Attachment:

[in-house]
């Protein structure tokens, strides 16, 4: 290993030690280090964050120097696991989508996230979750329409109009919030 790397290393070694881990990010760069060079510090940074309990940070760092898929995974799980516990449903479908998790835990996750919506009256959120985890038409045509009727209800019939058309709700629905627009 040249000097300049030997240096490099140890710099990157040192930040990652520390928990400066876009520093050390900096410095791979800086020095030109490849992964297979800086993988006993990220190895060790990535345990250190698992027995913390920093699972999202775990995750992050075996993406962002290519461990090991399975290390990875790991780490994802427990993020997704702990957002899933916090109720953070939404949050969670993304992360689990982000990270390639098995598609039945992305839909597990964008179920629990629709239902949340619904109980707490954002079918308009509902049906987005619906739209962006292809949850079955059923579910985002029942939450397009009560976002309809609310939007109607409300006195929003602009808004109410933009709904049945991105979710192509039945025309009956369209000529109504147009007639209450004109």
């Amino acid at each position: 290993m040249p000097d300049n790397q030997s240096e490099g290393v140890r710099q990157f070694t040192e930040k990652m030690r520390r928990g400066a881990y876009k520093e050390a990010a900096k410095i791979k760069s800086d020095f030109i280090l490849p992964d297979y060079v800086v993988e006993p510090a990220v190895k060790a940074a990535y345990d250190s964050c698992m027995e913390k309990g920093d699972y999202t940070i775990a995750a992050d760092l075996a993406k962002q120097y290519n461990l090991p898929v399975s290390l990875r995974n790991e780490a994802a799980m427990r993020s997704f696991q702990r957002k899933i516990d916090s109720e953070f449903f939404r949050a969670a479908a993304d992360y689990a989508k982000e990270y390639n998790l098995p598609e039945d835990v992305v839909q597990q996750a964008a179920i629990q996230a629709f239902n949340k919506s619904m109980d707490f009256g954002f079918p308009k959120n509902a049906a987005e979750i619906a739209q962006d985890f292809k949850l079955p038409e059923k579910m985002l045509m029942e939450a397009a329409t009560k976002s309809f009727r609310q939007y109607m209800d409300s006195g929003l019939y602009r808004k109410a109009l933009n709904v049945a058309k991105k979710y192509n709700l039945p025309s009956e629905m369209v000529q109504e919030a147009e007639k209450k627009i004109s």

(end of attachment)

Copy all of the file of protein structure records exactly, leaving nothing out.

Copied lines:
[in-house]
């Protein structure tokens, strides 16, 4: 290993030690280090964050120097696991989508996230979750329409109009919030 790397290393070694881990990010760069060079510090940074309990940070760092898929995974799980516990449903479908998790835990996750919506009256959120985890038409045509009727209800019939058309709700629905627009 040249000097300049030997240096490099140890710099990157040192930040990652520390928990400066876009520093050390900096410095791979800086020095030109490849992964297979800086993988006993990220190895060790990535345990250190698992027995913390920093699972999202775990995750992050075996993406962002290519461990090991399975290390990875790991780490994802427990993020997704702990957002899933916090109720953070939404949050969670993304992360689990982000990270390639098995598609039945992305839909597990964008179920629990629709239902949340619904109980707490954002079918308009509902049906987005619906739209962006292809949850079955059923579910985002029942939450397009009560976002309809609310939007109607409300006195929003602009808004109410933009709904049945991105979710192509039945025309009956369209000529109504147009007639209450004109």
């Amino acid at each position: 290993m040249p000097d300049n790397q030997s240096e490099g290393v140890r710099q990157f070694t040192e930040k990652m030690r520390r928990g400066a881990y876009k520093e050390a990010a900096k410095i791979k760069s800086d020095f030109i280090l490849p992964d297979y060079v800086v993988e006993p510090a990220v190895k060790a940074a990535y345990d250190s964050c698992m027995e913390k309990g920093d699972y999202t940070i775990a995750a992050d760092l075996a993406k962002q120097y290519n461990l090991p898929v399975s290390l990875r995974n790991e780490a994802a799980m427990r993020s997704f696991q702990r957002k899933i516990d916090s109720e953070f449903f939404r949050a969670a479908a993304d992360y689990a989508k982000e990270y390639n998790l098995p598609e039945d835990v992305v839909q597990q996750a964008a179920i629990q996230a629709f239902n949340k919506s619904m109980d707490f009256g954002f079918p308009k959120n509902a049906a987005e979750i619906a739209q962006d985890f292809k949850l079955p038409e059923k579910m985002l045509m029942e939450a397009a329409t009560k976002s309809f009727r609310q939007y109607m209800d409300s006195g929003l019939y602009r808004k109410a109009l933009n709904v049945a058309k991105k979710y192509n709700l039945p025309s009956e629905m369209v000529q109504e919030a147009e007639k209450k627009i004109s």